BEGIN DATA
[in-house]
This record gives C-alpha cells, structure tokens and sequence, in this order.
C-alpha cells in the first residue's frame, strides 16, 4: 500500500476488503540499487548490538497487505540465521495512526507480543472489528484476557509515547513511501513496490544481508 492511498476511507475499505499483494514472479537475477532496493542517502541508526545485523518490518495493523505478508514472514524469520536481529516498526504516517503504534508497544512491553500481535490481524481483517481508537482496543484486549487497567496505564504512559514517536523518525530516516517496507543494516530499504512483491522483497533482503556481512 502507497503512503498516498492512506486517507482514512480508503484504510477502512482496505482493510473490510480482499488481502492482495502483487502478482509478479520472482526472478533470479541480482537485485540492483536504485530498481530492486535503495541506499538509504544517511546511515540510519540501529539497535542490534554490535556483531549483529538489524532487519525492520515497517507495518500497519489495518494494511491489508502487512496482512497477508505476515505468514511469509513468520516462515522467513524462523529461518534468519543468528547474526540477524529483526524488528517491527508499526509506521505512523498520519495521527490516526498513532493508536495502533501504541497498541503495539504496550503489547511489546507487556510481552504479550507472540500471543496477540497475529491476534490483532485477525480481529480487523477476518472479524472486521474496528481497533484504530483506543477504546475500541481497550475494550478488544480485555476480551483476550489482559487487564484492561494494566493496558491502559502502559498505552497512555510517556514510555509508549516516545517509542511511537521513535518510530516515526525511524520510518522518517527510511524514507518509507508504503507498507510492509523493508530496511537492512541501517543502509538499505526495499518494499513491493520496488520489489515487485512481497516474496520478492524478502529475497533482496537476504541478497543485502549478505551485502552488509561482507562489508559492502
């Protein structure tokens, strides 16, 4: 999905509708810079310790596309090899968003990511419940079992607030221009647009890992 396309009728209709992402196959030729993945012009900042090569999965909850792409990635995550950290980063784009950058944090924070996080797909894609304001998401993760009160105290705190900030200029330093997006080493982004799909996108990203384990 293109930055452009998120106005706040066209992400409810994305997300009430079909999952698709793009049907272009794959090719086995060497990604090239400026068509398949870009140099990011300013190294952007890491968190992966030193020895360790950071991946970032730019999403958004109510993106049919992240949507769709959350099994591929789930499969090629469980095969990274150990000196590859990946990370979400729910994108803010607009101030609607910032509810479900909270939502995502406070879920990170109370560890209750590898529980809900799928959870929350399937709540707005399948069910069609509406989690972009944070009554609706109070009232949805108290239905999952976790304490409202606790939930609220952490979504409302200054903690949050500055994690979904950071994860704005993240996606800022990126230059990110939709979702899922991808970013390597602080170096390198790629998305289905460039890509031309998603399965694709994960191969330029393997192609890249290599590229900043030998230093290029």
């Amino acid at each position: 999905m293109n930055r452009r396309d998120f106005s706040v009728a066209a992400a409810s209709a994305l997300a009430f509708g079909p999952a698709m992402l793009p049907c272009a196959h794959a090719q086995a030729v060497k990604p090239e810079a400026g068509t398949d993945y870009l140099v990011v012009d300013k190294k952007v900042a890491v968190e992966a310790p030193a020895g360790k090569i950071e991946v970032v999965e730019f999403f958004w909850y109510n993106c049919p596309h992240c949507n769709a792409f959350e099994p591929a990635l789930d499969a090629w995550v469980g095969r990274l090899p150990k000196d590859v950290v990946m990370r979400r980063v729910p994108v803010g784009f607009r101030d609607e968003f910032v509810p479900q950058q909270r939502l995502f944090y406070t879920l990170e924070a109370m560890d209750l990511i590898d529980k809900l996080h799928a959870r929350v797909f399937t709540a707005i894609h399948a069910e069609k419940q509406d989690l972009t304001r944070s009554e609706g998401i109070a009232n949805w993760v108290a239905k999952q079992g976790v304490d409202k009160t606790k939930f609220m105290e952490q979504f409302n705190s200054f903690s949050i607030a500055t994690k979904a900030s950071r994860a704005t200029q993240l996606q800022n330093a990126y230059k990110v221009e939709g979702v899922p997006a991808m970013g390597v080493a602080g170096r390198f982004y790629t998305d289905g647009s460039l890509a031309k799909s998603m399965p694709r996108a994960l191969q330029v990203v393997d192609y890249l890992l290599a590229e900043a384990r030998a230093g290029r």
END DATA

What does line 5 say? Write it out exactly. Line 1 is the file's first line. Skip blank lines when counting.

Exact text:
């Amino acid at each position: 999905m293109n930055r452009r396309d998120f106005s706040v009728a066209a992400a409810s209709a994305l997300a009430f509708g079909p999952a698709m992402l793009p049907c272009a196959h794959a090719q086995a030729v060497k990604p090239e810079a400026g068509t398949d993945y870009l140099v990011v012009d300013k190294k952007v900042a890491v968190e992966a310790p030193a020895g360790k090569i950071e991946v970032v999965e730019f999403f958004w909850y109510n993106c049919p596309h992240c949507n769709a792409f959350e099994p591929a990635l789930d499969a090629w995550v469980g095969r990274l090899p150990k000196d590859v950290v990946m990370r979400r980063v729910p994108v803010g784009f607009r101030d609607e968003f910032v509810p479900q950058q909270r939502l995502f944090y406070t879920l990170e924070a109370m560890d209750l990511i590898d529980k809900l996080h799928a959870r929350v797909f399937t709540a707005i894609h399948a069910e069609k419940q509406d989690l972009t304001r944070s009554e609706g998401i109070a009232n949805w993760v108290a239905k999952q079992g976790v304490d409202k009160t606790k939930f609220m105290e952490q979504f409302n705190s200054f903690s949050i607030a500055t994690k979904a900030s950071r994860a704005t200029q993240l996606q800022n330093a990126y230059k990110v221009e939709g979702v899922p997006a991808m970013g390597v080493a602080g170096r390198f982004y790629t998305d289905g647009s460039l890509a031309k799909s998603m399965p694709r996108a994960l191969q330029v990203v393997d192609y890249l890992l290599a590229e900043a384990r030998a230093g290029r």